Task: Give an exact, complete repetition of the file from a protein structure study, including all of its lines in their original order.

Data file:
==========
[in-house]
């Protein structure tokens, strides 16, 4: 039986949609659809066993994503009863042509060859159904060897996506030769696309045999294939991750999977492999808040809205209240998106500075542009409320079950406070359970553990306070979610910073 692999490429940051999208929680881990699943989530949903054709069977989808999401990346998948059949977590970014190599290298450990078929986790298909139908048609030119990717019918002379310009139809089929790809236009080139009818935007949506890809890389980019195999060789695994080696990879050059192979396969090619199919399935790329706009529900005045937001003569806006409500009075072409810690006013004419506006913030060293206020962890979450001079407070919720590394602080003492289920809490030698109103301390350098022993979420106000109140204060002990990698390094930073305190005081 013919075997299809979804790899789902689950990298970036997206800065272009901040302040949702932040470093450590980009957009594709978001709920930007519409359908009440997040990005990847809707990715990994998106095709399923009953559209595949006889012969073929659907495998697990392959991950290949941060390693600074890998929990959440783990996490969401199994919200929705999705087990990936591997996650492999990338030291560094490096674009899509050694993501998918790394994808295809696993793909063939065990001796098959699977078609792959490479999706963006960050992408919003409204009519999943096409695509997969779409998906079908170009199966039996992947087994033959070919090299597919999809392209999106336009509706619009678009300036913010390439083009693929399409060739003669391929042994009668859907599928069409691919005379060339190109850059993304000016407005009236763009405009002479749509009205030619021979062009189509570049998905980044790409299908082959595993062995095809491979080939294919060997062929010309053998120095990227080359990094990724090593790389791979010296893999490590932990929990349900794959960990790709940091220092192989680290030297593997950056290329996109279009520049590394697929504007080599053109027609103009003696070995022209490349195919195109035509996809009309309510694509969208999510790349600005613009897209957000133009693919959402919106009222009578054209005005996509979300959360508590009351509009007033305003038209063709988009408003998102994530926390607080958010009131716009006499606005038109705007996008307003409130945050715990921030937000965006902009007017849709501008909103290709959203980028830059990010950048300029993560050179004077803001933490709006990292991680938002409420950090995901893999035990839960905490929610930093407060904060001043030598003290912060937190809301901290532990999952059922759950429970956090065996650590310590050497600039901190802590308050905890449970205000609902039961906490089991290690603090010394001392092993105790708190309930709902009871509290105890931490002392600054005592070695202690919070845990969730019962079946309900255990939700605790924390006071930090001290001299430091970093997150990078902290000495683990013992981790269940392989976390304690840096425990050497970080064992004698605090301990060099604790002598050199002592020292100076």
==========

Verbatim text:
[in-house]
């Protein structure tokens, strides 16, 4: 039986949609659809066993994503009863042509060859159904060897996506030769696309045999294939991750999977492999808040809205209240998106500075542009409320079950406070359970553990306070979610910073 692999490429940051999208929680881990699943989530949903054709069977989808999401990346998948059949977590970014190599290298450990078929986790298909139908048609030119990717019918002379310009139809089929790809236009080139009818935007949506890809890389980019195999060789695994080696990879050059192979396969090619199919399935790329706009529900005045937001003569806006409500009075072409810690006013004419506006913030060293206020962890979450001079407070919720590394602080003492289920809490030698109103301390350098022993979420106000109140204060002990990698390094930073305190005081 013919075997299809979804790899789902689950990298970036997206800065272009901040302040949702932040470093450590980009957009594709978001709920930007519409359908009440997040990005990847809707990715990994998106095709399923009953559209595949006889012969073929659907495998697990392959991950290949941060390693600074890998929990959440783990996490969401199994919200929705999705087990990936591997996650492999990338030291560094490096674009899509050694993501998918790394994808295809696993793909063939065990001796098959699977078609792959490479999706963006960050992408919003409204009519999943096409695509997969779409998906079908170009199966039996992947087994033959070919090299597919999809392209999106336009509706619009678009300036913010390439083009693929399409060739003669391929042994009668859907599928069409691919005379060339190109850059993304000016407005009236763009405009002479749509009205030619021979062009189509570049998905980044790409299908082959595993062995095809491979080939294919060997062929010309053998120095990227080359990094990724090593790389791979010296893999490590932990929990349900794959960990790709940091220092192989680290030297593997950056290329996109279009520049590394697929504007080599053109027609103009003696070995022209490349195919195109035509996809009309309510694509969208999510790349600005613009897209957000133009693919959402919106009222009578054209005005996509979300959360508590009351509009007033305003038209063709988009408003998102994530926390607080958010009131716009006499606005038109705007996008307003409130945050715990921030937000965006902009007017849709501008909103290709959203980028830059990010950048300029993560050179004077803001933490709006990292991680938002409420950090995901893999035990839960905490929610930093407060904060001043030598003290912060937190809301901290532990999952059922759950429970956090065996650590310590050497600039901190802590308050905890449970205000609902039961906490089991290690603090010394001392092993105790708190309930709902009871509290105890931490002392600054005592070695202690919070845990969730019962079946309900255990939700605790924390006071930090001290001299430091970093997150990078902290000495683990013992981790269940392989976390304690840096425990050497970080064992004698605090301990060099604790002598050199002592020292100076």